2011

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Minimally Supervised Event Causality Identification
Quang Do | Yee Seng Chan | Dan Roth
Proceedings of the 2011 Conference on Empirical Methods in Natural Language Processing

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Exploiting Syntactico-Semantic Structures for Relation Extraction
Yee Seng Chan | Dan Roth
Proceedings of the 49th Annual Meeting of the Association for Computational Linguistics: Human Language Technologies

2010

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Exploiting Background Knowledge for Relation Extraction
Yee Seng Chan | Dan Roth
Proceedings of the 23rd International Conference on Computational Linguistics (Coling 2010)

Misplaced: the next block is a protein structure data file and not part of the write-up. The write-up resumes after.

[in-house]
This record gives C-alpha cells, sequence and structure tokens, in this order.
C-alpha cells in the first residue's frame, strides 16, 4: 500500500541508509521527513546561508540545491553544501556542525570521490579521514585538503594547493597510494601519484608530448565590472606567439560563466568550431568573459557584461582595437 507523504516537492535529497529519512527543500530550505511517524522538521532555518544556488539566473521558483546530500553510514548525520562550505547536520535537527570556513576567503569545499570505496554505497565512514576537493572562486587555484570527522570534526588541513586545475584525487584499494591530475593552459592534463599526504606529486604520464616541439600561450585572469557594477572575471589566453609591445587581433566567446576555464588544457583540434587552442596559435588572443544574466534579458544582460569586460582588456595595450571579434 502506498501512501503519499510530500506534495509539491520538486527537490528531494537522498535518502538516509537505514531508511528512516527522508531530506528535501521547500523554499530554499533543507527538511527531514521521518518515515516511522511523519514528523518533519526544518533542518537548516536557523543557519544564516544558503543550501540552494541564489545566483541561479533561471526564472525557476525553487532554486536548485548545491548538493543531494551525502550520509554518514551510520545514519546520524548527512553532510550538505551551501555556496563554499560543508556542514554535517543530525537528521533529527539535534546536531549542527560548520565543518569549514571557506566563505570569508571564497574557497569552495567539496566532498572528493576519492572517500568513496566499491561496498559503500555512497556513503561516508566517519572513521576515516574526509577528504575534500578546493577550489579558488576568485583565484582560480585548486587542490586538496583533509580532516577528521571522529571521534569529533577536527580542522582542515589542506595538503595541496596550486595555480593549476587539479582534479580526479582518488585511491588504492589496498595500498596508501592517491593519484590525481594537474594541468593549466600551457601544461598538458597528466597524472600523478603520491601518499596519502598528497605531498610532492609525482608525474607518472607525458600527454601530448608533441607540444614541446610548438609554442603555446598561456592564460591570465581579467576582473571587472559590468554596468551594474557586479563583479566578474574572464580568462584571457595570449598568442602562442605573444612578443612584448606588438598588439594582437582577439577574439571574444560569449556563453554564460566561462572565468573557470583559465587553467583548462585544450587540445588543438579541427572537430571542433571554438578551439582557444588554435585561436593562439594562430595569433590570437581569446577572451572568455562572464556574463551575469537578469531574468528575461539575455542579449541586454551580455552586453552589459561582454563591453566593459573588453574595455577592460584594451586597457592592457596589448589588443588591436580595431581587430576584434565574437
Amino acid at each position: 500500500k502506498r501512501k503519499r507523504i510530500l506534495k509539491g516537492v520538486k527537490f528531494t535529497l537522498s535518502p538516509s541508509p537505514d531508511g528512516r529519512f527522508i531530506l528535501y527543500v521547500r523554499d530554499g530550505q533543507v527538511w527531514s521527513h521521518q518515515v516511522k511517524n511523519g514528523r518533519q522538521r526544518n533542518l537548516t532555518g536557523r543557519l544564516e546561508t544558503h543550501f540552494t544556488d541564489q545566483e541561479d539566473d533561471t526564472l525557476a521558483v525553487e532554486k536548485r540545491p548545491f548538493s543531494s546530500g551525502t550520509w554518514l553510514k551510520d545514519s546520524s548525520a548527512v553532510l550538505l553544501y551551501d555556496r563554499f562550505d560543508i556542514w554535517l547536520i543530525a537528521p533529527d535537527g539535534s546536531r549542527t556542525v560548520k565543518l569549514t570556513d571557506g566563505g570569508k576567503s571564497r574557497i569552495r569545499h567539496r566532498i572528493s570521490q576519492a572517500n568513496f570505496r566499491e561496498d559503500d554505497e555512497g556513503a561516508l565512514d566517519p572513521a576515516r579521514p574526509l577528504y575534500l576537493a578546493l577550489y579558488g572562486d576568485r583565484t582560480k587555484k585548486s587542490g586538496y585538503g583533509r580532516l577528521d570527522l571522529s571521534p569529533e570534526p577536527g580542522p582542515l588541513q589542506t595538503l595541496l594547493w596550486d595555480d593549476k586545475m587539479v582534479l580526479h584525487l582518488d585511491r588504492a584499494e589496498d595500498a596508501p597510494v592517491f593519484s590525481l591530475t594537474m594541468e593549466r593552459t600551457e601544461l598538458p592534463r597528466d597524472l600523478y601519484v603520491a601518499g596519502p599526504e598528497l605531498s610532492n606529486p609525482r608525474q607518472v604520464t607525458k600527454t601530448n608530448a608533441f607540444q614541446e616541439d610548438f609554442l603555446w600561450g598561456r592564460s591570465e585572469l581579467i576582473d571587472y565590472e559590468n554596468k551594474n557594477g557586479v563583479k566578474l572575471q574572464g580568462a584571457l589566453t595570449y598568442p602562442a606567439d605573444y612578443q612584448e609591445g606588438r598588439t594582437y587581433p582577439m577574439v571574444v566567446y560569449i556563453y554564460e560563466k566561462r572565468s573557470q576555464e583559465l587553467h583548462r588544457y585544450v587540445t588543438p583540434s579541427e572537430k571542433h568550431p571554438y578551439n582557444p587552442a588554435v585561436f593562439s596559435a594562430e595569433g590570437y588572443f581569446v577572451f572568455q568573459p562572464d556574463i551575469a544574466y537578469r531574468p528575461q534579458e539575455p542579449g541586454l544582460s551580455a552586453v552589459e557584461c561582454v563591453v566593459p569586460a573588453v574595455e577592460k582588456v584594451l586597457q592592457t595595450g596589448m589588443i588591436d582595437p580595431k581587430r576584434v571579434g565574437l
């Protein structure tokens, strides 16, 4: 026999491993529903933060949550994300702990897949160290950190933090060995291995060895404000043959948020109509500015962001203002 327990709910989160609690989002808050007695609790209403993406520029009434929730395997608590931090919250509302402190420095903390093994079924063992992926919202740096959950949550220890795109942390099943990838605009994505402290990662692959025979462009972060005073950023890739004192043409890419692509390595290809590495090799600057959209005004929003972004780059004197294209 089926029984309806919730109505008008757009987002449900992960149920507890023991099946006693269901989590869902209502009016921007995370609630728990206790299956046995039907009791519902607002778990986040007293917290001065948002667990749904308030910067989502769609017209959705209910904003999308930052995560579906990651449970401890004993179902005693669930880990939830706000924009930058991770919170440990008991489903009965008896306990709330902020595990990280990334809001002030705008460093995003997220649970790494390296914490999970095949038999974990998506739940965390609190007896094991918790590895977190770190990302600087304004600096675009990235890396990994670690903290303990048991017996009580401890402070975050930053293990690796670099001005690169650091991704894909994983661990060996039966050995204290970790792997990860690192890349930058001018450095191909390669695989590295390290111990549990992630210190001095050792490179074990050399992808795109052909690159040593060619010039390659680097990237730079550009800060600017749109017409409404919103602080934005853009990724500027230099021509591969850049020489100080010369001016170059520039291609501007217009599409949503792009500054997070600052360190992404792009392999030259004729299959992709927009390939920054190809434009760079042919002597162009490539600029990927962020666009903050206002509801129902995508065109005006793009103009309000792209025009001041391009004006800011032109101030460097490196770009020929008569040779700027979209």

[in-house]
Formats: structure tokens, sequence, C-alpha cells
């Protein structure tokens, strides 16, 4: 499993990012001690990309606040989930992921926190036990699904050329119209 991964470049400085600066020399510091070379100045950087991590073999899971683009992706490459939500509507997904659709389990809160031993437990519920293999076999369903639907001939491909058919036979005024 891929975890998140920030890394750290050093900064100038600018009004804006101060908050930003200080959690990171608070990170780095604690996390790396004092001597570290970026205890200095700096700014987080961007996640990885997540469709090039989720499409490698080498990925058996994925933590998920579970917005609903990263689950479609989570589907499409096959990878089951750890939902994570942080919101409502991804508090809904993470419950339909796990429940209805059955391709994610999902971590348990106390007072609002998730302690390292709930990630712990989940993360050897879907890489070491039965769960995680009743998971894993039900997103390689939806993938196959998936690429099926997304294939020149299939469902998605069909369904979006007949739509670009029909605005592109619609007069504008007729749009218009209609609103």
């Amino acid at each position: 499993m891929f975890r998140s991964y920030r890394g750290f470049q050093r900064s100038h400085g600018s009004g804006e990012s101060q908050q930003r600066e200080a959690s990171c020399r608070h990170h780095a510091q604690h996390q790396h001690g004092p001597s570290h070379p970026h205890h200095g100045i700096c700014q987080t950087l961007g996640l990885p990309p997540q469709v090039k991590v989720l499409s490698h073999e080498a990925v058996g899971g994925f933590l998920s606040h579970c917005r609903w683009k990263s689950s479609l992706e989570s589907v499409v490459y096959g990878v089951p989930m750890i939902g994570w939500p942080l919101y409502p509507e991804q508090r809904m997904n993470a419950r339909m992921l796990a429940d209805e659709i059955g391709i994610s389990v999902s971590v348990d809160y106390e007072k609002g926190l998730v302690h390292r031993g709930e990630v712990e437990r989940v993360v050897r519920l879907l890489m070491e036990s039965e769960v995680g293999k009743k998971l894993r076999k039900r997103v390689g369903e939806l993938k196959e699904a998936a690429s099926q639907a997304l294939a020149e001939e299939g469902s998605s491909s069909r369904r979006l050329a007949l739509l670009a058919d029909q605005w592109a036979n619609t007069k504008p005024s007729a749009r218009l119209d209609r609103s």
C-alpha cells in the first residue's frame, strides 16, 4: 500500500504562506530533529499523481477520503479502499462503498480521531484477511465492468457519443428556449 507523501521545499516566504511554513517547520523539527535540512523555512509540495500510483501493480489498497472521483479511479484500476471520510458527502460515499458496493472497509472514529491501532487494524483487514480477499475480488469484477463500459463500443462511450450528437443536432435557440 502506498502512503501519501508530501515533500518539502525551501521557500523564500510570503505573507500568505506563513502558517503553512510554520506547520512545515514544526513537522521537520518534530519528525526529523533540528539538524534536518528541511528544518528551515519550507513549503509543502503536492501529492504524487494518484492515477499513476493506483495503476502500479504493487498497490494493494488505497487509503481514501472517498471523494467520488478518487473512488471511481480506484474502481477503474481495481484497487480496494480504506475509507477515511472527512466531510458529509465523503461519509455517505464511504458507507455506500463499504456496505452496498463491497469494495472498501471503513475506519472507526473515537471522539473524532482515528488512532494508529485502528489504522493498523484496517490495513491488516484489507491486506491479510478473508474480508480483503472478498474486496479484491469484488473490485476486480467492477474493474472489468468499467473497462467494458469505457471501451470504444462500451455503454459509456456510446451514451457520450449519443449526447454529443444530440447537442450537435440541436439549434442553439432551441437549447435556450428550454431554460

2008

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MAXSIM: A Maximum Similarity Metric for Machine Translation Evaluation
Yee Seng Chan | Hwee Tou Ng
Proceedings of ACL-08: HLT

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Decomposability of Translation Metrics for Improved Evaluation and Efficient Algorithms
David Chiang | Steve DeNeefe | Yee Seng Chan | Hwee Tou Ng
Proceedings of the 2008 Conference on Empirical Methods in Natural Language Processing

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Word Sense Disambiguation Using OntoNotes: An Empirical Study
Zhi Zhong | Hwee Tou Ng | Yee Seng Chan
Proceedings of the 2008 Conference on Empirical Methods in Natural Language Processing

2007

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Word Sense Disambiguation Improves Statistical Machine Translation
Yee Seng Chan | Hwee Tou Ng | David Chiang
Proceedings of the 45th Annual Meeting of the Association of Computational Linguistics